Renters are not responsible for tree removal. However, they should let their landlord know about any possible problems with trees in their yard that they observe to prevent trees from falling as the result of negligence.
If you’re a landlord?
Landlords are responsible for having fallen trees removed from their properties. They usually do not need to have their trees removed from someone else’s property unless the problem was caused by negligence.
If you’re a neighbor?
If your tree falls into a neighbor’s yard, you will generally not be responsible for removal or paying for damage unless the problem was your fault. Failing to take care of a problem you knew about shifts responsibility to you, and your neighbor can report your tree to the City of Longmont if you refuse to fix a problem that has the potential to affect your neighbor.
How Does the Soil Affect Trees in Longmont?
The soil in the Longmont area tends to have poor drainage, which can leave tree roots saturated in too much water. Although many trees in the region adapt somewhat to this challenge, poor drainage often results in trees not getting enough oxygen and becoming more vulnerable to pathogens in the soil. These problems are especially common with the clay soils that are found throughout much of Longmont, Denver, and nearby areas.
Does Weather Affect Tree Health in Longmont?
Most trees in the Longmont area are able to effectively handle the area’s cold winters and frequent snow as long as they have time to properly acclimate to the changing seasons. Trees in Colorado and other cold regions generally spend the fall months storing the extra sugars and amino acids that will sustain them throughout the winter before going dormant during the coldest months that are not conducive to growth. However, Longmont has experienced rapid drops in temperature over a short period of time in recent years that have made this process impossible.
During the fall of 2014, temperatures in Longmont dropped from 81 degrees to 16 degrees over the course of just a few weeks, which quickly brought the city from summer to winter with a much shorter fall than usual. Without the time to gradually prepare for the winter, many trees experienced discolored needles, frozen leaves, and other types of lasting damage. The area also sees these drastic temperature drops overnight from time to time, which can cause immediate damage that trees and plants are unable to recover from, even if temperatures do not stay low as they did in 2014. In the fall of 2019 and the spring of 2020, temperatures dropped from 70-80 degrees to temperatures between 10 and 24 degrees the following day. Although the weather did not stay cold, many of last spring’s new buds were lost and did not reappear.
Because Colorado’s winters are so cold, many species are not recommended when selecting trees to grow in your yard or at your business in Longmont and other cities that are near the mountains. Among others, aspens, silver maples, willows, tamarisks, and white-barked birches tend not to do well in the Front Range area. That being said, the Front Range tends to experience infrequent storms because the mountains often block them from reaching Longmont, Boulder, Denver, and other cities next to the Rockies. The area is also not prone to tornadoes, hurricanes, earthquakes, or other natural disasters which makes it a relatively safe area for species of trees that are able to survive cold winters.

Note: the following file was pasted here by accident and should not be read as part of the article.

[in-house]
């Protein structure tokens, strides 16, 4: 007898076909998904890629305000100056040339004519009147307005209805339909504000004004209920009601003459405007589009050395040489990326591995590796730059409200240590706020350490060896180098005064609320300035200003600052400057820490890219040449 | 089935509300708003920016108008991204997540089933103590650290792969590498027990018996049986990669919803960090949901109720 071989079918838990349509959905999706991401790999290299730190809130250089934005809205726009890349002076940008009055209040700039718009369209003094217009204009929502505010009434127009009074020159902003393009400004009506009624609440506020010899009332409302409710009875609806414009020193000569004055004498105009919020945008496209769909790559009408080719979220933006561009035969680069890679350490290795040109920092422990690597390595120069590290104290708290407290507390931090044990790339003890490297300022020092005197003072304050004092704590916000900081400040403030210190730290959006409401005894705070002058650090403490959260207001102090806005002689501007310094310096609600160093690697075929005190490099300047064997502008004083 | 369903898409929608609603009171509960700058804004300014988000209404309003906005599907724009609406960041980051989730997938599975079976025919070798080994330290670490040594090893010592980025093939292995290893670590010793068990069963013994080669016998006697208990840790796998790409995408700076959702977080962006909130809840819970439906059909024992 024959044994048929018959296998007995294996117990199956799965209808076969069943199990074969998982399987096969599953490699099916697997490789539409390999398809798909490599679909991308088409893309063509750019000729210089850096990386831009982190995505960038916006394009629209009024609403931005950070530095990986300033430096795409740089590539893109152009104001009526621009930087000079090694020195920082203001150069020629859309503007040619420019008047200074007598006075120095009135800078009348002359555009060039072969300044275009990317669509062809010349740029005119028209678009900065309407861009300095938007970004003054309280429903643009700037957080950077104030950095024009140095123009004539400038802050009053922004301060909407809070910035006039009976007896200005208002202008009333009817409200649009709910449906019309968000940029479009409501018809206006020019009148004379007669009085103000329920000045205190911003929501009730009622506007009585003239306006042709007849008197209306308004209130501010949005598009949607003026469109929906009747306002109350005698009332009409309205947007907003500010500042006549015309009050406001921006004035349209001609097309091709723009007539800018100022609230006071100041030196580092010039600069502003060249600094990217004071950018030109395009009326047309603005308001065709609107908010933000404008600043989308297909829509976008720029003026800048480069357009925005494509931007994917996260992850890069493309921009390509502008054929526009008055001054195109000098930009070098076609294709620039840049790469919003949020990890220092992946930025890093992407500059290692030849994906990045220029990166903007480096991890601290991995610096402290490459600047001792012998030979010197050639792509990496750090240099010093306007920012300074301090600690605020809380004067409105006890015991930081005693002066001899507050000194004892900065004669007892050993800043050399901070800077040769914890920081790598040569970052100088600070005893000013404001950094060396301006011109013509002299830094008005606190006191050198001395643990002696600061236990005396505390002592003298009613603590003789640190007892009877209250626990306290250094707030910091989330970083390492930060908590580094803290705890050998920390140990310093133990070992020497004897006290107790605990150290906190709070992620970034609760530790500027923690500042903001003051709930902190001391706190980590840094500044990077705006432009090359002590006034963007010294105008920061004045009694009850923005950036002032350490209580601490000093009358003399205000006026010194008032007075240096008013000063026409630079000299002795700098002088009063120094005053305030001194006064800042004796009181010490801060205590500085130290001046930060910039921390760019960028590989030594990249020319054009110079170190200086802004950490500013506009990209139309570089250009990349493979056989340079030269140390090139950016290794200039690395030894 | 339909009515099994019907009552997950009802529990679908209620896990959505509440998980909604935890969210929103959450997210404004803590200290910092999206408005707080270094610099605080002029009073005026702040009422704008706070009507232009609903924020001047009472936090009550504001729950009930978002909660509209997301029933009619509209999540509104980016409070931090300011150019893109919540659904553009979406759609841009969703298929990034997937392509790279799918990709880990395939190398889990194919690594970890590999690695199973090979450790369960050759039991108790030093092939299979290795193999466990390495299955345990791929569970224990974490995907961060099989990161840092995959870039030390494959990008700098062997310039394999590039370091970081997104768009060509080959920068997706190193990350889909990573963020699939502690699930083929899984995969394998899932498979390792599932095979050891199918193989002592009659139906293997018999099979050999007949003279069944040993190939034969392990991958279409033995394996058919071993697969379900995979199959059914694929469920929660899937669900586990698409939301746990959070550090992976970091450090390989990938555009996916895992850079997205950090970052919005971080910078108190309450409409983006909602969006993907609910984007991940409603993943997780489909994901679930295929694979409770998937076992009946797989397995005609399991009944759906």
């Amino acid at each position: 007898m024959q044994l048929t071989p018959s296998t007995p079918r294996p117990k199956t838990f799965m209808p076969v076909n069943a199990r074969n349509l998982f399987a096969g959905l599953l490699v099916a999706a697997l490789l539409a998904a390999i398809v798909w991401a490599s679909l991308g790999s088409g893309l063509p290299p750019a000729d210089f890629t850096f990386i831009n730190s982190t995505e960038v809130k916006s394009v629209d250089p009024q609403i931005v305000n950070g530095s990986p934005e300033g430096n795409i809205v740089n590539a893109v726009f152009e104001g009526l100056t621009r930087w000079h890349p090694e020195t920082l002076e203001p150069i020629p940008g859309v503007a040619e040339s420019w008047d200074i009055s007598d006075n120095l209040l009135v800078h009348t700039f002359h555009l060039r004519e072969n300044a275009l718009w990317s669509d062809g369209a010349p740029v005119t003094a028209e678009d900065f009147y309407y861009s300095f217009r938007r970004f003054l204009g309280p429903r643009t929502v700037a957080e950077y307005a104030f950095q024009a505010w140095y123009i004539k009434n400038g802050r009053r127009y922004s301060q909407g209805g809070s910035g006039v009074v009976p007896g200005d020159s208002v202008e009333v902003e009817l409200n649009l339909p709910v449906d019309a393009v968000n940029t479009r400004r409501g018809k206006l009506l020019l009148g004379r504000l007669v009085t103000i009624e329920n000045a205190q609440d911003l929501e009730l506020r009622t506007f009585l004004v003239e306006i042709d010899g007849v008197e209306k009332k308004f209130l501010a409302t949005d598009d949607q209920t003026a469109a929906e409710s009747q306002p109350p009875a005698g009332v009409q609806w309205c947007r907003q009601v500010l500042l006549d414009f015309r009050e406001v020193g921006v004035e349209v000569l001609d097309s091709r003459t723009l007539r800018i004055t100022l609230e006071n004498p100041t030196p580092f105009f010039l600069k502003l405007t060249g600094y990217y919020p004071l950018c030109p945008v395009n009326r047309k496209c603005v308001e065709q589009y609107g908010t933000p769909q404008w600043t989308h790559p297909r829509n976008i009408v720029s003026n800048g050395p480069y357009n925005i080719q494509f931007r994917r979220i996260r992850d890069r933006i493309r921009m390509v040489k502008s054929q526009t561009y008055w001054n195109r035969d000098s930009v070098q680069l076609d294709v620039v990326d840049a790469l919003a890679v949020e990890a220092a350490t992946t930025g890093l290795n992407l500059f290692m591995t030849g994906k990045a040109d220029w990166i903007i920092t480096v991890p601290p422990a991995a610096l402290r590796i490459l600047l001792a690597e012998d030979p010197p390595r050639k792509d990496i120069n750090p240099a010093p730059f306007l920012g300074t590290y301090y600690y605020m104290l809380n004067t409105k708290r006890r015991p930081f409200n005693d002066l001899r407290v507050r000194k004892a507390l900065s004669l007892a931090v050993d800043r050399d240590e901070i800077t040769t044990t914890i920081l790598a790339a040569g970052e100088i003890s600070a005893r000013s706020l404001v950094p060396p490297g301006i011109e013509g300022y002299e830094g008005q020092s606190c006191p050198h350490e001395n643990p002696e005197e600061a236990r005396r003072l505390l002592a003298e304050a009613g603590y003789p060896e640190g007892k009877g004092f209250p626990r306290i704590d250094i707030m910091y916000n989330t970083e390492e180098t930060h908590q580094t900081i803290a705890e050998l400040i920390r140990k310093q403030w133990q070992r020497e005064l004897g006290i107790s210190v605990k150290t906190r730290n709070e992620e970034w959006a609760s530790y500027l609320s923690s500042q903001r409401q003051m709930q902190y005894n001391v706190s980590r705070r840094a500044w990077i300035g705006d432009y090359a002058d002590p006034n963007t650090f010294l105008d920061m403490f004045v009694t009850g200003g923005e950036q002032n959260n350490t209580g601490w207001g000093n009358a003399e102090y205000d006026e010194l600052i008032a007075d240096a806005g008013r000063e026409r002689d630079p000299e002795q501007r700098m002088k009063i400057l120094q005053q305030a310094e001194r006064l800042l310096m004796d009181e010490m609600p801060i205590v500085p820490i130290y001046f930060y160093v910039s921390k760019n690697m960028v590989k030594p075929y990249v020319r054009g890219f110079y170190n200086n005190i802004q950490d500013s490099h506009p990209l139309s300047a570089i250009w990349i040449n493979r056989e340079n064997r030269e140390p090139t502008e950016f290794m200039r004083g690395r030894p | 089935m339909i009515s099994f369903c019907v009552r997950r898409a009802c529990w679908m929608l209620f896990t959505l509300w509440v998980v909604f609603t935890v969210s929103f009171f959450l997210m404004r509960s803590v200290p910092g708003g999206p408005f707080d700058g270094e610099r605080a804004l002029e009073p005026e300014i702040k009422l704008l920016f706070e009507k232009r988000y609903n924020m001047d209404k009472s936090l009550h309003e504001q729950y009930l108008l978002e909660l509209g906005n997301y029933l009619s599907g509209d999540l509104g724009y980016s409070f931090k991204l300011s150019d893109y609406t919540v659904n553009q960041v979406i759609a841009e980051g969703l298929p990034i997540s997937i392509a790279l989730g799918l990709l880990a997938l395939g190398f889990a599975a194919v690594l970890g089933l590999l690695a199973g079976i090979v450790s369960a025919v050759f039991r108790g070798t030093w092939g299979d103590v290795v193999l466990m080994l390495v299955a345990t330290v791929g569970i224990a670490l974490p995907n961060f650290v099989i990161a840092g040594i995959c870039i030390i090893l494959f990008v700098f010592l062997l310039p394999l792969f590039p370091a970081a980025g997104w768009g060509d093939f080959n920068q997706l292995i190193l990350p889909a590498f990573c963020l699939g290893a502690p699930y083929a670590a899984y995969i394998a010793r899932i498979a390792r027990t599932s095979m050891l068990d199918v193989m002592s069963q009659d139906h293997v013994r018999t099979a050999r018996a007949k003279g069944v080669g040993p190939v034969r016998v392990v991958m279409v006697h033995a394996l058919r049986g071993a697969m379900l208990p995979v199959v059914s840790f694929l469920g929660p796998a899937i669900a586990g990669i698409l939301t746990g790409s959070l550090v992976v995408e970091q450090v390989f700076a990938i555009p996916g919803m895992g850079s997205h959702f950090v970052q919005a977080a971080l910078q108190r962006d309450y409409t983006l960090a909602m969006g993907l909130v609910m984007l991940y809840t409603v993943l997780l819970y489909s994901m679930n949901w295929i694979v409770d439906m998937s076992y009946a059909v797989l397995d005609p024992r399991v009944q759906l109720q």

What If Dead Trees Are Near Power Lines in Longmont?
Longmont residents should contact Longmont Power & Communications to report branches that are interfering with power lines or dead trees that land on or near power lines. Although Longmont Power & Communications handles all issues with city-maintained trees near power lines, you will need to handle pruning or tree removal of trees that are entirely on your property yourself or hire a city-licensed contractor like Tree Triage to do so. However, Longmont Power & Communications will temporarily turn off your power for you so that you can maintain or remove the tree safely.
How Much Does Tree Removal Usually Cost in Longmont?
Tree removal in Longmont generally ranges from $523-$710, with an average cost of $616. This estimate covers labor costs, as well as cleanup and any specialized equipment that may be needed. Although most tree removal needs fall within this range, there are several factors that can influence the total cost of your tree removal service and bring the total well above $1,500.
Size of the Tree
Large trees are often more difficult to remove without causing damage to nearby trees or buildings than small trees, and they are more likely to require a crane or other extra equipment to manage safely. In most circumstances, the cost of tree removal will rise proportionately to the height and diameter of your tree.
Location of the Tree
Trees that are difficult to reach or are located near power lines may cost more to remove than trees that are easy to get to.
Timing of Tree Removal
Tree removal should be scheduled in advance whenever possible. Although we will provide emergency services to remove a tree that is about to fall on your house, these services will usually be much more expensive and should be reserved for after storms or other unpreventable situations instead of simply letting a diseased tree be until it can’t hold itself up any longer.